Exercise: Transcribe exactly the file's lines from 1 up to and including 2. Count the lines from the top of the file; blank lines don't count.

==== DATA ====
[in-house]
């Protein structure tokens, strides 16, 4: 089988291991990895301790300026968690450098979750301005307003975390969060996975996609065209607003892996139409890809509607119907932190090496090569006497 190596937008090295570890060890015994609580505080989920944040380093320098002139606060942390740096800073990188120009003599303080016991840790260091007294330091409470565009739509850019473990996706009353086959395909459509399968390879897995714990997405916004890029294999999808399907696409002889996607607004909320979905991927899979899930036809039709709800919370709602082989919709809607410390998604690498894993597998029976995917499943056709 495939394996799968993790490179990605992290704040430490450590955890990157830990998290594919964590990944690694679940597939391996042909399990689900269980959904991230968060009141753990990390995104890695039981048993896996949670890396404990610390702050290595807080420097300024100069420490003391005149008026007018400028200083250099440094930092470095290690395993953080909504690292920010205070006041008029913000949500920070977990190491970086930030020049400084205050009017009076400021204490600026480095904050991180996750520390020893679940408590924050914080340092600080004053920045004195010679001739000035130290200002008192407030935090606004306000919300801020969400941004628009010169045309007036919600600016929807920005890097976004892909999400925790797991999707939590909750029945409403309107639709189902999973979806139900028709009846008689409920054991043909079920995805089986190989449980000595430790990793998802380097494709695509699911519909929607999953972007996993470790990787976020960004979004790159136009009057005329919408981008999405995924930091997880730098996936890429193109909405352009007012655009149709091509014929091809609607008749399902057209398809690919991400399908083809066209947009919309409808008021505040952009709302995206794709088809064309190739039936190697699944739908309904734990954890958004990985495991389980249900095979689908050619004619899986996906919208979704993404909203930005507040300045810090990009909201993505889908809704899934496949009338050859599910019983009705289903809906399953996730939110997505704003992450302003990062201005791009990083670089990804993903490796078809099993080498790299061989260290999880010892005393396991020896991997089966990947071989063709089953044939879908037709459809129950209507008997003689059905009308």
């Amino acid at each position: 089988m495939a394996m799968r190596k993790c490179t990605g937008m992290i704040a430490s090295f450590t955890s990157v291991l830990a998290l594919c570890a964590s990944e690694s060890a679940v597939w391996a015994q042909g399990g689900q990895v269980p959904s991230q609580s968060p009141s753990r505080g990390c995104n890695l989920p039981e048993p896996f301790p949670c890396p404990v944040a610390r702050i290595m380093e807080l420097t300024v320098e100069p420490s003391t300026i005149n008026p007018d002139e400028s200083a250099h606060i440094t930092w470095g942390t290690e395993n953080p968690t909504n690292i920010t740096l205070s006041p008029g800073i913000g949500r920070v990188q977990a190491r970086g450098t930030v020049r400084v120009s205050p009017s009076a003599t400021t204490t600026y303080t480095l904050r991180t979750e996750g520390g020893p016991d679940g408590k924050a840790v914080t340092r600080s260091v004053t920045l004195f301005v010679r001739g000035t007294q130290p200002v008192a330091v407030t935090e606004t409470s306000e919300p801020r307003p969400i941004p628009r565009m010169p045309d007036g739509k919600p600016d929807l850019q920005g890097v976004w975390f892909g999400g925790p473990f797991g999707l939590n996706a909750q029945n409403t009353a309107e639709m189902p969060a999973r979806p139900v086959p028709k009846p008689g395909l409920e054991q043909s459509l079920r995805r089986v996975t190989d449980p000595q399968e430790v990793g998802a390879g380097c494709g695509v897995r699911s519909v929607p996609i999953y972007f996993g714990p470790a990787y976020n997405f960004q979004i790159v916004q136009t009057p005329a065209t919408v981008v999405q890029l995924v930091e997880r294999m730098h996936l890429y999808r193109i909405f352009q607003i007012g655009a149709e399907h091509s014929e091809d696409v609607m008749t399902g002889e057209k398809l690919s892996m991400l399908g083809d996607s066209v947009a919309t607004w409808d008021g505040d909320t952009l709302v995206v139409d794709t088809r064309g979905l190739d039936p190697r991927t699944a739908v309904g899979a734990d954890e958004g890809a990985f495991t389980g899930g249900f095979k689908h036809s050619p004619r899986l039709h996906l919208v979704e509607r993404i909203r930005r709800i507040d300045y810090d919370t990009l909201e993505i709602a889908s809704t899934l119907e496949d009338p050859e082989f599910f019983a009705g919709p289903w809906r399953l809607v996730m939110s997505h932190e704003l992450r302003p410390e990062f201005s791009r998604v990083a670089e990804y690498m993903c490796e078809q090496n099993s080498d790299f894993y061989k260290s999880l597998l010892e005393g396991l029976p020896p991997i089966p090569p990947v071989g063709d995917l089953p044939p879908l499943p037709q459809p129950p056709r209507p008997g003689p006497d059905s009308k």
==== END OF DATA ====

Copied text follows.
[in-house]
């Protein structure tokens, strides 16, 4: 089988291991990895301790300026968690450098979750301005307003975390969060996975996609065209607003892996139409890809509607119907932190090496090569006497 190596937008090295570890060890015994609580505080989920944040380093320098002139606060942390740096800073990188120009003599303080016991840790260091007294330091409470565009739509850019473990996706009353086959395909459509399968390879897995714990997405916004890029294999999808399907696409002889996607607004909320979905991927899979899930036809039709709800919370709602082989919709809607410390998604690498894993597998029976995917499943056709 495939394996799968993790490179990605992290704040430490450590955890990157830990998290594919964590990944690694679940597939391996042909399990689900269980959904991230968060009141753990990390995104890695039981048993896996949670890396404990610390702050290595807080420097300024100069420490003391005149008026007018400028200083250099440094930092470095290690395993953080909504690292920010205070006041008029913000949500920070977990190491970086930030020049400084205050009017009076400021204490600026480095904050991180996750520390020893679940408590924050914080340092600080004053920045004195010679001739000035130290200002008192407030935090606004306000919300801020969400941004628009010169045309007036919600600016929807920005890097976004892909999400925790797991999707939590909750029945409403309107639709189902999973979806139900028709009846008689409920054991043909079920995805089986190989449980000595430790990793998802380097494709695509699911519909929607999953972007996993470790990787976020960004979004790159136009009057005329919408981008999405995924930091997880730098996936890429193109909405352009007012655009149709091509014929091809609607008749399902057209398809690919991400399908083809066209947009919309409808008021505040952009709302995206794709088809064309190739039936190697699944739908309904734990954890958004990985495991389980249900095979689908050619004619899986996906919208979704993404909203930005507040300045810090990009909201993505889908809704899934496949009338050859599910019983009705289903809906399953996730939110997505704003992450302003990062201005791009990083670089990804993903490796078809099993080498790299061989260290999880010892005393396991020896991997089966990947071989063709089953044939879908037709459809129950209507008997003689059905009308």